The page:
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How can Unai Emery make Arsenal better defensively?

Arsenal have a defensive problem, and Unai Emery needs some solutions.

Arsenal v West Ham United - Premier League Photo by Clive Mason/Getty Images

Unai Emery and Arsenal have some big problems. While the attacking play has left some to be desired, Arsenal have been poor defensively, conceding six goals in three games. The underlying numbers back it up too, and were it not for some crucial saves by Petr Cech, West Ham could, and really should have been out of sight by half time last weekend.

Part of Arsenal’s defensive issues stem from a potentially Andre Villas-Boas style high line. It is something that Unai Emery has installed into the side, and while there are legitimate questions about whether the centre-back pairing of Shkodran Mustafi and Sokratis have the nous and pace for such a high line, Emery should not abandon the line just yet. Playing a high line is fine if your side is good at pressing, something which will take time. Yet for Arsenal to get used to pressing and playing a high line, they have to do it, even if it costs points. And as Morgan Schneiderlin said of Maurico Pochettino’s Southampton, a similar hard-running pressing team, it took six or seven months of work, “because it’s a huge job in training.”

That though, doesn’t mean that Arsenal’s defensive woes should not be focused on, or that they cannot be addressed in the interim. As I have written on this site, Emery likes having his full backs push forward in attack, and Nacho Monreal and Héctor Bellerin have been huge presences in Arsenal’s attacking play, effectively acting as wingers, but having space to drive into because they start their runs from deep. The question for Emery is finding balance for his attacking full backs, something which Arsenal have been unable to do.

Right now, Emery’s midfield is a strict 4-2-3-1, with a double pivot. This makes sense in terms of pressing in a 4-4-2 shape, but that is more suited to a zonal style of pressing, whereas Emery, thus far, has gone for a form of man-marking. The ramifications of this are two-fold: one, if a midfield runner runs off, they have space to run at Arsenal’s centre backs, who secondly, with the full backs higher up, have more space to cover. An example of this comes from two West Ham attacks last week.

Here, Granit Xhaka has closed down Jack Wilshere, while Matteo Guendouzi stands off. This makes it easier to break through the Arsenal lines, and run at Arsenal’s centre backs—note the space in the middle of the pitch, with Mustafi and Sokratis out of frame. One pass later and Felipe Anderson can run at Arsenal, or play the ball back to Jack Wilshere, who has run beyond Xhaka and Guendouzi into space.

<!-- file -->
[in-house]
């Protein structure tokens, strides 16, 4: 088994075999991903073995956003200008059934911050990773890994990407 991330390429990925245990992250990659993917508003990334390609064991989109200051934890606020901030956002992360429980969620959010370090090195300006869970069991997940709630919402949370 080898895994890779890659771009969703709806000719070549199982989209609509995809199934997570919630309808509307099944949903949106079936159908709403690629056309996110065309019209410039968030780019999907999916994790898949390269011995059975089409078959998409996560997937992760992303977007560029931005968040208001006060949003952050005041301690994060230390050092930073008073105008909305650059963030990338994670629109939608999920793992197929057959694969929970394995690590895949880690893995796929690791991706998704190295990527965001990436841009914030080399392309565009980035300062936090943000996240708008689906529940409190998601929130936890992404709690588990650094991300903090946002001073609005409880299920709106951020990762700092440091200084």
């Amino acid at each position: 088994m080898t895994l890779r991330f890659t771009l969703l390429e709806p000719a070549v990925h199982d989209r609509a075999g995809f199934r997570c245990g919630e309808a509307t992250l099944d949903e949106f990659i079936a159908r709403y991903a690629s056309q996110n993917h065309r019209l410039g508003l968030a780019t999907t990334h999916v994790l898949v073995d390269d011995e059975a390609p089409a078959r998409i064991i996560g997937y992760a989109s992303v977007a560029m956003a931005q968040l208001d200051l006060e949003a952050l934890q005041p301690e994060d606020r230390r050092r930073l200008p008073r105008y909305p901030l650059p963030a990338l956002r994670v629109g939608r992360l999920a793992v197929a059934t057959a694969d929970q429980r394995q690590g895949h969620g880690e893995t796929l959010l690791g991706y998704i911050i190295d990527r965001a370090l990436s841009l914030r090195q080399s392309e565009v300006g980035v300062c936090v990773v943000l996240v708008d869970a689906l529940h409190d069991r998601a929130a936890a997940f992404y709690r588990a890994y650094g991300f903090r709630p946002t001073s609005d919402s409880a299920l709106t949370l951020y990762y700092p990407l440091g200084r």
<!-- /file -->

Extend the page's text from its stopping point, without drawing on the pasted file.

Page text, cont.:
West Ham now have a counter attack, where they have lots of space to exploit: Anderson can run with the ball, as he does, attempt to find Michail Antonio, with Bellerin, having come infield, now having to go out to the run of Antonio, or play the ball to Xhaka.

If Arsenal defended and pressed in a 4141 shape—oddly enough, Emery’s preferred style—it’d mean a midfielder sitting deeper, providing cover to the centre backs, and closing off the very space that Wilshere, in the above space, was trying to exploit. And, with a midfielder running back, the deepest midfielder could close off Anderson’s run.

Without that protection from a true #6, Arsenal’s centre backs are vulnerable. They have to split wide to cover the attacking runs of the fullbacks, and have lots of space in the middle to cover when the midfield duo are too high. This means that the centre backs can get drawn into 1v1s, and with both Mustafi and Sokratis aggressive players, they can get beaten in a 1v1, or an attacking player can spin off them, as happens here.

Arsenal here are in a 2v2, and only a slightly early run sees Arnautovic called offside. And yet, it’s not even a 2v2: Antonio plays the ball to the on-rushing Anderson, who has gotten beyond Guendouzi, who then tries to slip the ball to Arnautovic, who becomes completely free because Mustafi has to close down the space that Anderson has run into. Again, with a central defensive midfielder, a number 6, who can cover or drop into the defensive line, the centre backs would not be drawn into these situations as frequently, and it was notable that the introduction of Lucas Torreira in the second half saw Arsenal’s midfield tilt.

While Arsenal are going to be insecure defensively while they get to grips with a high-press, it does not mean that they have to be more open than the Maginot line. With better positioning of his midfielders, Unai Emery can enable the attacking play of his fullbacks while giving his centre backs slightly less space that they’re responsible for. If Arsenal are to get maximum points from the weaker teams in the league, it is a change that Emery will have to seriously ponder.